Movie Review: ‘Bharat’


Ali Abbas Zafar directed ‘Bharat’ has finally released after months of making headlines – more for Priyanka Chopra Jonas’s exit than anything else. Starring Salman Khan and Katrina Kaif, the first trailers and songs offered what looked like an all-round entertainer with the former playing a character who ages as the story unravels. With a host of talented actors as part of the ensemble cast, does ‘Bharat’ really fulfil all it looks to promise?

Bharat (Khan) is a boy in pre-partition Pakistan, who overhears a conversation suggesting that Hindus should leave the area. He explains this to his father (Jackie Shroff) who assures him that he’s strong enough know that this isn’t true. Eventually, the family are forced to flee. As his father protects his wife and two younger children, Bharat is left to fend for his sister Gudiya and make sure he makes it on the train with her while his parents and younger siblings go ahead. As he loses his grip on Gudiya depite making it on the train himself, his father goes back to find his daughter, leaving behind his family and telling Bharat that the family is his responsibility. This moment shapes Bharat’s life from then on, as he makes his way through all the challenges life throws his way. Will he be able to fulfil his father’s wish?

It has to be said that this film is larger than life right from the get go. Zafar manages to weave between the ages with ease but sometimes the cracks do show. Having said that, he portrays Khan in a good light – as he has previously in the few times he’s directed him. The character of Bharat is an interesting one but he is depicted by Zafar as being relatively flawless. For a film that takes inspiration from the Korean film ‘An Ode to My Father’, this is disappointing for the Indian audiences who are developing and in an age where content on the web is being hailed and changing the status quo. Zafar’s direction in the most part is great for the genre the film falls in but it seems in many places he rushes through the plot and packed in so much that it’s easy for the audience’s attention to be divided.

As far as performances go, Khan plays a character who ages from being in his 20s to being 69 – on the verge of his milestone 70th birthday. Although this is not the kind of role he’s been seen in before, there is a real struggle to pinpoint why he’s taken on such a role at this time in his career. After the dismal reception ‘Race 3’ (2018) and ‘Tubelight’ (2017), one would’ve thought that he would’ve learnt from the success that came with ‘Tiger Zinda Hai’ (2018), that content really should be of paramount importance. Instead, this Hindi adaptation seems to move too fast in the most part but too slow in the climax, placing Khan’s performance in jeopardy of being borderline annoying and rather too showy for the audiences. On the other hand, Kaif as Kumud is a breath of fresh air because this is a new character completely for her. She is desi, outspoken, not afraid of showing authority and very straight-talking. She also ages through the story along with Khan although this detail has been missed from any headlines until he film releases. The beauty of Kaif’s performance is in her shudh Hindi and her chemistry with Khan which is, quite often, the saving grace in so many places. Khan and Kaif’s chemistry is one of the film’s good parts but no doubt many would have wanted to see this portrayed in a more strong way than it has been. Khan’s best friend Vilayti is played by Sunil Grover who is one of the best characters all through. He provides the much needed support and realism that the film needs at the best of times and he fits in well in the character – showing his subtlety, comedy and emotions in all the right places. Shroff as Khan’s father is one of the film’s highlights, showing that he simply hasn’t aged at all and can rule the screen even after all the years he’s been gracing them. Other notable performances some from Sonali Kulkarni, Shashank Arora, Kashmira Irani, Nora Fatehi and Disha Patani – however, many of these add to the family feel but they don’t have too much impact. Tabu’s cameo provides one of the film’s highlight scenes but if only the entire film had the same sentiment.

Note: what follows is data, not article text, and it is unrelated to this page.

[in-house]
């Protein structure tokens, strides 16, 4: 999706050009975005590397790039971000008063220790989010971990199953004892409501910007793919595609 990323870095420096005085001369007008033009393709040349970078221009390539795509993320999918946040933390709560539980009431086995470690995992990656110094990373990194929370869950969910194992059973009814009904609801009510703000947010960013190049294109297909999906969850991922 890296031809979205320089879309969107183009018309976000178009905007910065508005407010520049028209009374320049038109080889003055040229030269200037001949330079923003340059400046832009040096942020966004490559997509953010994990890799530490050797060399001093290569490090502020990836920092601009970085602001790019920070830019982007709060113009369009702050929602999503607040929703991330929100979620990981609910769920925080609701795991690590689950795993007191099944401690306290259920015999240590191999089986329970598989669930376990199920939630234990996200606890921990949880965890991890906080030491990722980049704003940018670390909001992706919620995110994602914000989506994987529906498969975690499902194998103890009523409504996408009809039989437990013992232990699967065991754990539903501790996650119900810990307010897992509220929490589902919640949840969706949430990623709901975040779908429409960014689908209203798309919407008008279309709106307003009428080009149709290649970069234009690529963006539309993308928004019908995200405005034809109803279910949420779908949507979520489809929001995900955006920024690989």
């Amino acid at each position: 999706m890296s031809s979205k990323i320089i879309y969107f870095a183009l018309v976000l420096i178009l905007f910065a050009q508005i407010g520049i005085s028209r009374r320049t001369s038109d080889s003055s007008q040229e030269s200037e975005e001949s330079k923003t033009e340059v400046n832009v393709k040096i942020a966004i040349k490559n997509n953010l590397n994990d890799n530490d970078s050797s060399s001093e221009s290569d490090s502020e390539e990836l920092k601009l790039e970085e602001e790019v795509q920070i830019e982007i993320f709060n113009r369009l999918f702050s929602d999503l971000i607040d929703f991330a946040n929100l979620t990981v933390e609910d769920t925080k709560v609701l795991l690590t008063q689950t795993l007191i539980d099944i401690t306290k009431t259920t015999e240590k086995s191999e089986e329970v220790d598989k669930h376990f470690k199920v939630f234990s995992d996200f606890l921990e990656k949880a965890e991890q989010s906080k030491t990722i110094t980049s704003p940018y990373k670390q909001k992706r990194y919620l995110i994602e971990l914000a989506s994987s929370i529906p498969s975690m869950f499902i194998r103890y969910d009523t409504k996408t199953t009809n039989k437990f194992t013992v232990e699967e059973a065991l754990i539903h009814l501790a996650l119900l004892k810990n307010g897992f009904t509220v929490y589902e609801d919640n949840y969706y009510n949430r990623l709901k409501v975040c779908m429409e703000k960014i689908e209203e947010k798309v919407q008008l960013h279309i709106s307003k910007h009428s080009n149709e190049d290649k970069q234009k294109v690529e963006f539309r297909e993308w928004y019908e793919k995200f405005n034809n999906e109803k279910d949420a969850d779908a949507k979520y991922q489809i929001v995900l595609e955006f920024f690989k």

There are a few catchy number in the film like Slow Motion, Aithey Aa and Turpeya which seek to create a longlasting impression but fail to do so. Even seeing them on screen doesn’t leave too much of an impact, unfortunately.

To conclude, ‘Bharat’ is a film which definitely had a lot going for it on paper. In reality, it sadly fails in too many places – the biggest of these being that it falls flat in having a soul for the audiences to connect to. Like a number of Khan’s movies in recent years, this one seems to only scratch the surface of what good cinema the audiences are seeking. Yes, the Khan name along with Kaif’s glamour will give it a great opening at the box office for Eid but it will not be a film many will watch more than once if at all. The larger than life treatment does the story absolutely no favours.

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